Doping of vanadium to nanocrystalline diamond films by hot filament chemical vapor deposition
© Zhang et al.; licensee Springer. 2012
Received: 29 June 2012
Accepted: 22 July 2012
Published: 8 August 2012
Doping an impure element with a larger atomic volume into crystalline structure of buck crystals is normally blocked because the rigid crystalline structure could not tolerate a larger distortion. However, this difficulty may be weakened for nanocrystalline structures. Diamonds, as well as many semiconductors, have a difficulty in effective doping. Theoretical calculations carried out by DFT indicate that vanadium (V) is a dopant element for the n-type diamond semiconductor, and their several donor state levels are distributed between the conduction band and middle bandgap position in the V-doped band structure of diamond. Experimental investigation of doping vanadium into nanocrystalline diamond films (NDFs) was first attempted by hot filament chemical vapor deposition technique. Acetone/H2 gas mixtures and vanadium oxytripropoxide (VO(OCH2CH2CH3)3) solutions of acetone with V and C elemental ratios of 1:5,000, 1:2,000, and 1:1,000 were used as carbon and vanadium sources, respectively. The resistivity of the V-doped NDFs decreased two orders with the increasing V/C ratios.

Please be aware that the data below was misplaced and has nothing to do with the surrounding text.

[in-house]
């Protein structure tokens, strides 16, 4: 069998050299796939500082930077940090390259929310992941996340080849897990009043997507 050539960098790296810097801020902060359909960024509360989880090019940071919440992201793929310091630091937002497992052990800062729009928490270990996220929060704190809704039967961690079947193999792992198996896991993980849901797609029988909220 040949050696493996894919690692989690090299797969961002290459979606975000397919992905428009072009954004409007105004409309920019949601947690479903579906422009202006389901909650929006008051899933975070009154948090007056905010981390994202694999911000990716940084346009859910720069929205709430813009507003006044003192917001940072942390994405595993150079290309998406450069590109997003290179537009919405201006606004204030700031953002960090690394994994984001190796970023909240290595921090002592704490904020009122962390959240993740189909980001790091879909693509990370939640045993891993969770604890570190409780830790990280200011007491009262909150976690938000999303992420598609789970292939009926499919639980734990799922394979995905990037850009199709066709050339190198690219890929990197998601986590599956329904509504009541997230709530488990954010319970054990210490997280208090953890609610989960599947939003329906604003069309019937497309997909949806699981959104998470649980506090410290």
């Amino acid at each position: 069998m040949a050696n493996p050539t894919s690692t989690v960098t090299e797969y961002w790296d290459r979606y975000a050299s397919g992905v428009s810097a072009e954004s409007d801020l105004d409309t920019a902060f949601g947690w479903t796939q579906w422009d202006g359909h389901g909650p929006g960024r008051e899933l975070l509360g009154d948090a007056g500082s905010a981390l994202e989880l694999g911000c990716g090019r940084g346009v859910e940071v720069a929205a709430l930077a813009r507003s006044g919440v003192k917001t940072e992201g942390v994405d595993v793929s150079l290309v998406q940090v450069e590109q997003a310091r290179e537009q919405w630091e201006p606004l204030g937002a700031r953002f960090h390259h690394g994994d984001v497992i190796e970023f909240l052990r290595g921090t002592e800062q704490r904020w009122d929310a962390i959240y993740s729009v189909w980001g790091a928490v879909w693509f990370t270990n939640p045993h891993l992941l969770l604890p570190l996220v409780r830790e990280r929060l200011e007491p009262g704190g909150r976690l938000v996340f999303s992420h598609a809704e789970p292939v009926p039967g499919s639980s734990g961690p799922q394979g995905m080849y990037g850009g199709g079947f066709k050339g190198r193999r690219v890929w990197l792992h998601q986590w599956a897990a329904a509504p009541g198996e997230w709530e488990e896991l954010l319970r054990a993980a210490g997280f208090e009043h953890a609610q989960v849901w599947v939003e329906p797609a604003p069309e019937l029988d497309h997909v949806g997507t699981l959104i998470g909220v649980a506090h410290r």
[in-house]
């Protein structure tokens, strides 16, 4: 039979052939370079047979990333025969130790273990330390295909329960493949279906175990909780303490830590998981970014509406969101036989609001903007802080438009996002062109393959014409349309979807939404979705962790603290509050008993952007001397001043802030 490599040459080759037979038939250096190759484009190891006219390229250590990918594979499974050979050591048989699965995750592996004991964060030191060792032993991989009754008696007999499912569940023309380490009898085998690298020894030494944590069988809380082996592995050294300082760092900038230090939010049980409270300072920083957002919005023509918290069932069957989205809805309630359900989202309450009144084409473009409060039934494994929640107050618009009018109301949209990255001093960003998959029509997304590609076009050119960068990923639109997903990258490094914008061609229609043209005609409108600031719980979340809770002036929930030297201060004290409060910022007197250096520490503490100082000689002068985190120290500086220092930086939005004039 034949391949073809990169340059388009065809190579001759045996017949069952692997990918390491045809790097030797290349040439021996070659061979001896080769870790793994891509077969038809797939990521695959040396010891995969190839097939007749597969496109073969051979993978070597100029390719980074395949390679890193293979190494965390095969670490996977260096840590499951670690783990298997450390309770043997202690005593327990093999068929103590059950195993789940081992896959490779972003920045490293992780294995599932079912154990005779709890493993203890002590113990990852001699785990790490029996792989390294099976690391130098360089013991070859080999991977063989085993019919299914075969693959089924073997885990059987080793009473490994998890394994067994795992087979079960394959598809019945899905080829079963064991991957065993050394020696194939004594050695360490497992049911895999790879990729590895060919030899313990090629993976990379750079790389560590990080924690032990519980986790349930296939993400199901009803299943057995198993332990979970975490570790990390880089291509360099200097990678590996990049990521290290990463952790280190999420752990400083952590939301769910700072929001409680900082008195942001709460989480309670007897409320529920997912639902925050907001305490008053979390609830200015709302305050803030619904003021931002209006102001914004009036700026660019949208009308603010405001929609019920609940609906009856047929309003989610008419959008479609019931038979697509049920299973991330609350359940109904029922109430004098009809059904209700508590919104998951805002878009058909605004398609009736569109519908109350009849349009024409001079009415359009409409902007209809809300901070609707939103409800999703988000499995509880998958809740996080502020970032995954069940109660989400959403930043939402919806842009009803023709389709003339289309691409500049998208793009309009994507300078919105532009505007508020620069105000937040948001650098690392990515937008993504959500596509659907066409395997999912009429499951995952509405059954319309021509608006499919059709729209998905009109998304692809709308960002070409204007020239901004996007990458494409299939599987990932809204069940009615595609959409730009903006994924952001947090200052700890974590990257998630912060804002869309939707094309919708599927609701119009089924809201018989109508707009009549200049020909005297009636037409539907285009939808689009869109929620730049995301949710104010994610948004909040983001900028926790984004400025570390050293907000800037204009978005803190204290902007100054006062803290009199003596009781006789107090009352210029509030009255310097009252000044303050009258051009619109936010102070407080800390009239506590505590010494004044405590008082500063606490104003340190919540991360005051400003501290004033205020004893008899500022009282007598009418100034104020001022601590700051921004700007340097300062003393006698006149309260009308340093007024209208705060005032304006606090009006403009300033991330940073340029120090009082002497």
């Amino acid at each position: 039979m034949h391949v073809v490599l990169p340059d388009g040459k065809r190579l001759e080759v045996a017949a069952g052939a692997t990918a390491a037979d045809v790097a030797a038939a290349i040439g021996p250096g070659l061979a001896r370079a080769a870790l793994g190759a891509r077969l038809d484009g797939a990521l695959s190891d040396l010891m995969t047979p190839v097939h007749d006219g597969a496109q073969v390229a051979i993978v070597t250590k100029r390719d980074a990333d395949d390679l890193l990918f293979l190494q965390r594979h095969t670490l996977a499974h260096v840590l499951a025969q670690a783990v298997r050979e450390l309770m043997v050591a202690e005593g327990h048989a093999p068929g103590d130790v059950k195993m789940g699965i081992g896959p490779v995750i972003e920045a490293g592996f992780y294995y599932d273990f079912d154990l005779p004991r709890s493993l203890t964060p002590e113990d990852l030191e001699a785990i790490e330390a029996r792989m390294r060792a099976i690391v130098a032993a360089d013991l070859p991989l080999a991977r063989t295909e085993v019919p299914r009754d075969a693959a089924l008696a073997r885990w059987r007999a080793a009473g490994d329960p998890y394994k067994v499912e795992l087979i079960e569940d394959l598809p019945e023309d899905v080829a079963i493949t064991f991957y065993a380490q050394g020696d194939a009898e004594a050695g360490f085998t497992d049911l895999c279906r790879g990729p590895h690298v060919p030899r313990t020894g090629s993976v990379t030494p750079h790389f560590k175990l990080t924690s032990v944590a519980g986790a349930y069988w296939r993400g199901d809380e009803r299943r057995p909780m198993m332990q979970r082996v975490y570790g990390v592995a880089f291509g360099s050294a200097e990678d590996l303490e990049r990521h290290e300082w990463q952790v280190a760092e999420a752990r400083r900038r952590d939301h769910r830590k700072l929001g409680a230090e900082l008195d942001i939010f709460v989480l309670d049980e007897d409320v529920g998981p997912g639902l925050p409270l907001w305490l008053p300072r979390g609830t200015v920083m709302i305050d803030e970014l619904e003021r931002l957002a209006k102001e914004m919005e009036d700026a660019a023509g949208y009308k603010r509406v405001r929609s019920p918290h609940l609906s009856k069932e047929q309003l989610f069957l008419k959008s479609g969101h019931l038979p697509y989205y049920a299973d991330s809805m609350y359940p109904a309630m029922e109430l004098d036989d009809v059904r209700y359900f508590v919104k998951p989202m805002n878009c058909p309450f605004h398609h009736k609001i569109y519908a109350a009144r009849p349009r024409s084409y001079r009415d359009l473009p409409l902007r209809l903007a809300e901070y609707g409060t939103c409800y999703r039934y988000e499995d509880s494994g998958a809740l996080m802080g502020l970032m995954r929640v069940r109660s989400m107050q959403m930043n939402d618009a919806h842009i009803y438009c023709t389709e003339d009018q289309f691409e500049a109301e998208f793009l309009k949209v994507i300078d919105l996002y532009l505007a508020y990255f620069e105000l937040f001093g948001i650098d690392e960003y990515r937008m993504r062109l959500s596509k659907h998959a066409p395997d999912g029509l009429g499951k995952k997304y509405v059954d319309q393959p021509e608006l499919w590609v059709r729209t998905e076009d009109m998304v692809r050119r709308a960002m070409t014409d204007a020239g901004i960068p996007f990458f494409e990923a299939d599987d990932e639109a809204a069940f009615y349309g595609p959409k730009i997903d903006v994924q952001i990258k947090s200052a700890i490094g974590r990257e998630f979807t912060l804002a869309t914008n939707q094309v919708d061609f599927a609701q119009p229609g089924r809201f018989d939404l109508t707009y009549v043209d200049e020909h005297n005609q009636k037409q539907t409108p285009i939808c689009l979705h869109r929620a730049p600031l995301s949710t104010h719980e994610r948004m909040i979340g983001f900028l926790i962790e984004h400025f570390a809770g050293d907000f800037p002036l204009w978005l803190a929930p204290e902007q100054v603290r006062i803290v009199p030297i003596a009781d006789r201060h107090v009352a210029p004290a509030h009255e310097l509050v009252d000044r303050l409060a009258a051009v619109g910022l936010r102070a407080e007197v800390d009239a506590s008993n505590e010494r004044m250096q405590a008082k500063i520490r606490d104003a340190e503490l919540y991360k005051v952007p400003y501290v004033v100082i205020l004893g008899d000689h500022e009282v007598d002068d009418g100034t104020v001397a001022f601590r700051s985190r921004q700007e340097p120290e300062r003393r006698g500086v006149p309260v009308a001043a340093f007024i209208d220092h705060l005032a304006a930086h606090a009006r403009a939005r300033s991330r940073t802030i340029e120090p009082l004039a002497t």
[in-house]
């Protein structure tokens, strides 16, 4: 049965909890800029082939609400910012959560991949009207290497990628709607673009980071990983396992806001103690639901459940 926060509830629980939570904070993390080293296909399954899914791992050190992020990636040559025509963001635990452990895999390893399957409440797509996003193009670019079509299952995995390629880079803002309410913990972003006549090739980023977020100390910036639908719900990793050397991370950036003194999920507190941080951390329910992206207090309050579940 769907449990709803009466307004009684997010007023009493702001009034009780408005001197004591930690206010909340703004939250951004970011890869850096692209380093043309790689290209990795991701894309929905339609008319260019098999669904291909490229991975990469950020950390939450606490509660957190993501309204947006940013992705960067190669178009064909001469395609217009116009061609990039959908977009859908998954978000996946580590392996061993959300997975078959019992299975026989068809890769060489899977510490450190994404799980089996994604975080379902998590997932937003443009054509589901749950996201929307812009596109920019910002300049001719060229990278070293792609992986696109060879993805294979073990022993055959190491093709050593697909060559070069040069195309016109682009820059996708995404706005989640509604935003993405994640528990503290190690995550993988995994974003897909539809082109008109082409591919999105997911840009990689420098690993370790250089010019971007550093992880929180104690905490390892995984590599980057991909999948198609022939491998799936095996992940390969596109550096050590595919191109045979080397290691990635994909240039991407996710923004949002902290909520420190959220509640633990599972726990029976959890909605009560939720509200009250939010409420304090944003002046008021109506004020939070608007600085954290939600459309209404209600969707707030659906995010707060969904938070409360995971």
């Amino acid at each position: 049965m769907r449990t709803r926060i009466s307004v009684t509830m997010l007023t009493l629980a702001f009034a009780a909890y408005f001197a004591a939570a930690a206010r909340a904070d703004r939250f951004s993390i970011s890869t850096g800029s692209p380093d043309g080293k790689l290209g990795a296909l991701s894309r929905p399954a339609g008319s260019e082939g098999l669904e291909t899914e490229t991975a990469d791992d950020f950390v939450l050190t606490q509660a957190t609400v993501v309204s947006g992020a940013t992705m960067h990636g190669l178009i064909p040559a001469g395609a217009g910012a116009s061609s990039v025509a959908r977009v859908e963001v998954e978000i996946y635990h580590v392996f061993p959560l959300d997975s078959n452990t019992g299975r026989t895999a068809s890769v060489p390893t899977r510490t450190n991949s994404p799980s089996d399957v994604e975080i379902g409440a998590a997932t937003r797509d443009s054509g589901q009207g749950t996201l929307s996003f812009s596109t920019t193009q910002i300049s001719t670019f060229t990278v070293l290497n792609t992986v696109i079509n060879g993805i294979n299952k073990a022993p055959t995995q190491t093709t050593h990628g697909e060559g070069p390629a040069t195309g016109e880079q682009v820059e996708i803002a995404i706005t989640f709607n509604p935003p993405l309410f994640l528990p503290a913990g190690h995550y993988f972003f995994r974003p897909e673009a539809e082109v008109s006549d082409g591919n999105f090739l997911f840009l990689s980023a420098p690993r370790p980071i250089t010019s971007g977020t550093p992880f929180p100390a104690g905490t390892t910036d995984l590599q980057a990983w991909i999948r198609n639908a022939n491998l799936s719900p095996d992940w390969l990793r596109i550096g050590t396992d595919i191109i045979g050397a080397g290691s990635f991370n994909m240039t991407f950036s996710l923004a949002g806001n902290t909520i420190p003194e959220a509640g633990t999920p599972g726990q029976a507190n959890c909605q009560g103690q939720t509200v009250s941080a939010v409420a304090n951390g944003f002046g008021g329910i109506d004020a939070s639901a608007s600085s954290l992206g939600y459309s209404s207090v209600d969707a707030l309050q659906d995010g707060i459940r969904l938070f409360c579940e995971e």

Doping an impure element with a larger atomic volume into crystalline structure of buck crystals is normally blocked because the rigid structure could not tolerate a larger distortion. However, this difficulty may be overcome to some extent for nanocrystalline materials due to its weakened structure with large a surface-to-volume ratio. As a typical example, carbon nanotubes have been doped with silicon, sulfur , etc. Diamond is a super-functional material with many promising properties, which has been utilized in many commercial applications such as electrochemical electrodes, heterojunction, photodiode, radiation detectors, and high-frequency SAW devices [2–5]. Diamond films have high electrical resistivity when undoped and could be effectively p-type doped by boron [6, 7]. However, the realization of n-type doping of diamond films, based on device application, has met a serious obstacle of tough impurity doping problem . The ideal n-type diamond films for electronic applications are hard to be acquired in experiments with the doping of Li, Na, N, P, S, As, Sb, etc [9–12]. Finding a well-established substitutional donor for n-type diamond films is a worldwide issue, owing to the extremely small lattice space between C-C atoms within the diamond structure. Previous studies on most impurity elements which have been reported are in the main group, and the subgroup element is rarely seen in papers because of its complicated atom structure with larger atomic sizes and its acquisition difficulty.